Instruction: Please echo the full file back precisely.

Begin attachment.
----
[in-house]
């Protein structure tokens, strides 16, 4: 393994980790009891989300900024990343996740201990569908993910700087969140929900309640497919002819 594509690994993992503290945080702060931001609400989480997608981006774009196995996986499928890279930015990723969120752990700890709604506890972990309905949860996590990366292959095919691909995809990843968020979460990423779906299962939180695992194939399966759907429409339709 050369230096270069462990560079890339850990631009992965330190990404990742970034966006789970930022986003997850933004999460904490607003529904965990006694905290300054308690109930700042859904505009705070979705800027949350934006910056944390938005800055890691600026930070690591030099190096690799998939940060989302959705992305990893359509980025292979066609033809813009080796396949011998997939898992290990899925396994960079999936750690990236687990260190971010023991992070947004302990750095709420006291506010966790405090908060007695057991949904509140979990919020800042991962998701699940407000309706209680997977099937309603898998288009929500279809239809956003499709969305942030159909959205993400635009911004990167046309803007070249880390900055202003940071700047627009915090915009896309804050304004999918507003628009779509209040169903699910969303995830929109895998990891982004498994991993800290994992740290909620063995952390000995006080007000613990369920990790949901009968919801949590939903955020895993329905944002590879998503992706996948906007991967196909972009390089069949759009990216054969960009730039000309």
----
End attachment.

[in-house]
């Protein structure tokens, strides 16, 4: 393994980790009891989300900024990343996740201990569908993910700087969140929900309640497919002819 594509690994993992503290945080702060931001609400989480997608981006774009196995996986499928890279930015990723969120752990700890709604506890972990309905949860996590990366292959095919691909995809990843968020979460990423779906299962939180695992194939399966759907429409339709 050369230096270069462990560079890339850990631009992965330190990404990742970034966006789970930022986003997850933004999460904490607003529904965990006694905290300054308690109930700042859904505009705070979705800027949350934006910056944390938005800055890691600026930070690591030099190096690799998939940060989302959705992305990893359509980025292979066609033809813009080796396949011998997939898992290990899925396994960079999936750690990236687990260190971010023991992070947004302990750095709420006291506010966790405090908060007695057991949904509140979990919020800042991962998701699940407000309706209680997977099937309603898998288009929500279809239809956003499709969305942030159909959205993400635009911004990167046309803007070249880390900055202003940071700047627009915090915009896309804050304004999918507003628009779509209040169903699910969303995830929109895998990891982004498994991993800290994992740290909620063995952390000995006080007000613990369920990790949901009968919801949590939903955020895993329905944002590879998503992706996948906007991967196909972009390089069949759009990216054969960009730039000309």